1) A triangle could possibly intersect a circle at the following number of points:
(A) I only
(B) I & II only
(C) I & III only
(D) II & III only
(E) I, II, III
2) Each circle in the diagram above has a radius of r = 6. What is the total area of the shaded regions?
3) Triangle STV has sides ST = TV = 17, and SV = 16. What is the area?
4) Given that ABCDE is a regular pentagon, what is the measure of ∠ACE?
5) In the diagram above, ED is parallel to GH, and the circle has a diameter of 13. If ED = 5 and GH = 15, what is the area of triangle FGH?
6) In the diagram above, A & B are the centers of the two circles, each with radius r = 6, and ∠A = ∠B = 60°. What is the area of the shaded region?
7) In the diagram above, point B is the center of Circle #1 and point D is the center of Circle #2. If the ratio of the area of Circle #2 to the area of Circle #1 is 3:2, what is the ratio CE:BC?
8) In the diagram above, AB is parallel to EH, and BD is parallel to FH. Also, AB = BC, and EF = FH. If ∠EGC = 70°, then ∠D =
Answers and explanations will come at the end of this article.
On the GMAT quantitative section, you need be familiar with the basics of Geometry: parallel lines & angles; all ordinary triangles, isosceles triangles, equilateral triangles, the two special triangles, as well as the Pythagorean Theorem and the triplets that satisfy it; quadrilaterals; polygons, including regular polygons; circles — their areas, their arcs, their tangent lines, and their inscribed polygons; and 3D solids. It’s important to know about similarity and scale factors. Some ideas in Geometry have far-reaching implications, while other situations can encourage naïve assumptions. If this topic is rusty, you may find some refreshers in those posts.
If you read some of those linked blogs, you may want to give the practice problems another look before reading the solutions below. Here’s another Geometry question, from inside the Magoosh product.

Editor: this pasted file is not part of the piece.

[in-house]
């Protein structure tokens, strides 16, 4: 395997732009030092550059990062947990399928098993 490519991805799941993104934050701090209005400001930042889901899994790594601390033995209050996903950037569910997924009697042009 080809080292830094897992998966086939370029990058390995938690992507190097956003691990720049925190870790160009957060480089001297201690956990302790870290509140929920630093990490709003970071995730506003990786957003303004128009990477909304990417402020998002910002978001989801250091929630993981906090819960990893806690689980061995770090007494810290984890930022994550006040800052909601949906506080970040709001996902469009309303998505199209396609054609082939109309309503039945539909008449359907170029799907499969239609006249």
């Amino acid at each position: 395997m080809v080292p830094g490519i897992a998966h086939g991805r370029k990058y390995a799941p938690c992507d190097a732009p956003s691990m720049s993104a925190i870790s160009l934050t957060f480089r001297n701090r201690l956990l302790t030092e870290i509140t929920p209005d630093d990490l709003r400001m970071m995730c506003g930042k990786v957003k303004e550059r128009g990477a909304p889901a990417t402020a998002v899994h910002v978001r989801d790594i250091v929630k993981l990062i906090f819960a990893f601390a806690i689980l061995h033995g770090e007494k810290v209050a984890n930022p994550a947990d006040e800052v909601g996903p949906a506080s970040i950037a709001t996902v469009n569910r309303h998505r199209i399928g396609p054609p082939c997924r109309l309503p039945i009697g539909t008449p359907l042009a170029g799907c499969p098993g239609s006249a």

If you having anything you would like to share about Geometry, or if you have a question about something appearing in this blog, please let us know in the Comments sections.
Practice problem explanations
1) Here are diagrams showing all three cases:
All three are possible. Answer = (E)
2) It would be a huge mistake to do any advanced calculations to solve this. The three lower oval shapes can be inserted into the three hollow spaces adjacent to the upper shaded region, and together, the four shapes will neatly form a single circle. The circle has r = 6, so area = 36(pi). Answer = (B)
3) Let’s think about this triangle:
Triangle STV is isosceles, so the perpendicular line from vertex T is bisects base SV. Thus, SW = 8. Now, look at right triangle ATW: it has leg = 8 and hypotenuse = 17. It will save you a tremendous amount of calculations here if you already have memorized the 8-15-17 Pythagorean Triplet. Thus, TW = 15, and that’s the height. Area = (0.5)bh = (0.5)(16)(15) = 8*15 = 120. Answer = (C)
4) First of all, all the angles in any n-sided polygon add up to (n – 2)*180°. For any pentagon, that would be 3*180° = 540°. For a regular pentagon, the five angles are equal, so each one is 540/5 = 108°.
Now, look at isosceles triangle ABC, with an angle of 108° at B. The other two angles are equal: call each x. 108 + x + x = 180, which leads to x = 36°.